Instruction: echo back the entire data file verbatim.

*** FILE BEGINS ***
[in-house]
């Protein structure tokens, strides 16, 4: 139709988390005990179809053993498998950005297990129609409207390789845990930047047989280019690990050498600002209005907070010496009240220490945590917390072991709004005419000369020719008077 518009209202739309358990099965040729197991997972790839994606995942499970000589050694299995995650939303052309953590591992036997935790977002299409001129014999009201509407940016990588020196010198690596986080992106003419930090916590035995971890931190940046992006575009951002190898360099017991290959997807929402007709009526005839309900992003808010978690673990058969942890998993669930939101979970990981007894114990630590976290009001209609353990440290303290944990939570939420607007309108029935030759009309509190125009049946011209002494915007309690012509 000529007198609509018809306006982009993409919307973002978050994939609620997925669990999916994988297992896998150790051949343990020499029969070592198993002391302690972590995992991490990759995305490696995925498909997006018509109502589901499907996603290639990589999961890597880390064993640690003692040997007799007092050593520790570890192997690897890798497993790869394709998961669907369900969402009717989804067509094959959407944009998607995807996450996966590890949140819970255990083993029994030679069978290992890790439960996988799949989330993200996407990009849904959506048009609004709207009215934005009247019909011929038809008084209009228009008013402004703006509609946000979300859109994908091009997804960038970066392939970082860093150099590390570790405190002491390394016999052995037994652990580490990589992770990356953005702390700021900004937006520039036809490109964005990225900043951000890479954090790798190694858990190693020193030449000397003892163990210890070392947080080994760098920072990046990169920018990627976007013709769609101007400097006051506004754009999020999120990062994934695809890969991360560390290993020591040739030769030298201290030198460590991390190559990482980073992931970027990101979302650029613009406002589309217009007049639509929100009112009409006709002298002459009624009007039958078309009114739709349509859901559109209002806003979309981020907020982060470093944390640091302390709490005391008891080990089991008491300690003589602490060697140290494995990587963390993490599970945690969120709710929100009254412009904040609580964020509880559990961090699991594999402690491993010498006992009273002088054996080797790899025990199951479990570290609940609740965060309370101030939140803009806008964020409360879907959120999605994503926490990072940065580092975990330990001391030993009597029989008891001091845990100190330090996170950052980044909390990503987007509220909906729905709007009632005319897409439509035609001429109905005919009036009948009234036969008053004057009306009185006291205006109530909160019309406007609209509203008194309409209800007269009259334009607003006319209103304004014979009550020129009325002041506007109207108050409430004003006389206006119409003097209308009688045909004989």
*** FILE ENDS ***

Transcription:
[in-house]
């Protein structure tokens, strides 16, 4: 139709988390005990179809053993498998950005297990129609409207390789845990930047047989280019690990050498600002209005907070010496009240220490945590917390072991709004005419000369020719008077 518009209202739309358990099965040729197991997972790839994606995942499970000589050694299995995650939303052309953590591992036997935790977002299409001129014999009201509407940016990588020196010198690596986080992106003419930090916590035995971890931190940046992006575009951002190898360099017991290959997807929402007709009526005839309900992003808010978690673990058969942890998993669930939101979970990981007894114990630590976290009001209609353990440290303290944990939570939420607007309108029935030759009309509190125009049946011209002494915007309690012509 000529007198609509018809306006982009993409919307973002978050994939609620997925669990999916994988297992896998150790051949343990020499029969070592198993002391302690972590995992991490990759995305490696995925498909997006018509109502589901499907996603290639990589999961890597880390064993640690003692040997007799007092050593520790570890192997690897890798497993790869394709998961669907369900969402009717989804067509094959959407944009998607995807996450996966590890949140819970255990083993029994030679069978290992890790439960996988799949989330993200996407990009849904959506048009609004709207009215934005009247019909011929038809008084209009228009008013402004703006509609946000979300859109994908091009997804960038970066392939970082860093150099590390570790405190002491390394016999052995037994652990580490990589992770990356953005702390700021900004937006520039036809490109964005990225900043951000890479954090790798190694858990190693020193030449000397003892163990210890070392947080080994760098920072990046990169920018990627976007013709769609101007400097006051506004754009999020999120990062994934695809890969991360560390290993020591040739030769030298201290030198460590991390190559990482980073992931970027990101979302650029613009406002589309217009007049639509929100009112009409006709002298002459009624009007039958078309009114739709349509859901559109209002806003979309981020907020982060470093944390640091302390709490005391008891080990089991008491300690003589602490060697140290494995990587963390993490599970945690969120709710929100009254412009904040609580964020509880559990961090699991594999402690491993010498006992009273002088054996080797790899025990199951479990570290609940609740965060309370101030939140803009806008964020409360879907959120999605994503926490990072940065580092975990330990001391030993009597029989008891001091845990100190330090996170950052980044909390990503987007509220909906729905709007009632005319897409439509035609001429109905005919009036009948009234036969008053004057009306009185006291205006109530909160019309406007609209509203008194309409209800007269009259334009607003006319209103304004014979009550020129009325002041506007109207108050409430004003006389206006119409003097209308009688045909004989």